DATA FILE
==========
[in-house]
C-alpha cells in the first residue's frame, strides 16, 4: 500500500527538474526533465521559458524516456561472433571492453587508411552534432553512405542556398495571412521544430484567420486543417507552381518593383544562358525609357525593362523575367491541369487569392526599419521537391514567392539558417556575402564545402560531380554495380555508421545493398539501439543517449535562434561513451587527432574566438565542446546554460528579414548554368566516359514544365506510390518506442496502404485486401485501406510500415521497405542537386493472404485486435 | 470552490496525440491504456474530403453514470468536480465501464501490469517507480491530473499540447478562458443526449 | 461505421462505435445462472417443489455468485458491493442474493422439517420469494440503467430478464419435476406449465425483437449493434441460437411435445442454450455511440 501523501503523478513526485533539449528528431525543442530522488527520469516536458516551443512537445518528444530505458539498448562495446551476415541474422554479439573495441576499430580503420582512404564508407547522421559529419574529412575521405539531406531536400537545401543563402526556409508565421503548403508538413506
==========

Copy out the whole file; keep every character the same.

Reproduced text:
[in-house]
C-alpha cells in the first residue's frame, strides 16, 4: 500500500527538474526533465521559458524516456561472433571492453587508411552534432553512405542556398495571412521544430484567420486543417507552381518593383544562358525609357525593362523575367491541369487569392526599419521537391514567392539558417556575402564545402560531380554495380555508421545493398539501439543517449535562434561513451587527432574566438565542446546554460528579414548554368566516359514544365506510390518506442496502404485486401485501406510500415521497405542537386493472404485486435 | 470552490496525440491504456474530403453514470468536480465501464501490469517507480491530473499540447478562458443526449 | 461505421462505435445462472417443489455468485458491493442474493422439517420469494440503467430478464419435476406449465425483437449493434441460437411435445442454450455511440 501523501503523478513526485533539449528528431525543442530522488527520469516536458516551443512537445518528444530505458539498448562495446551476415541474422554479439573495441576499430580503420582512404564508407547522421559529419574529412575521405539531406531536400537545401543563402526556409508565421503548403508538413506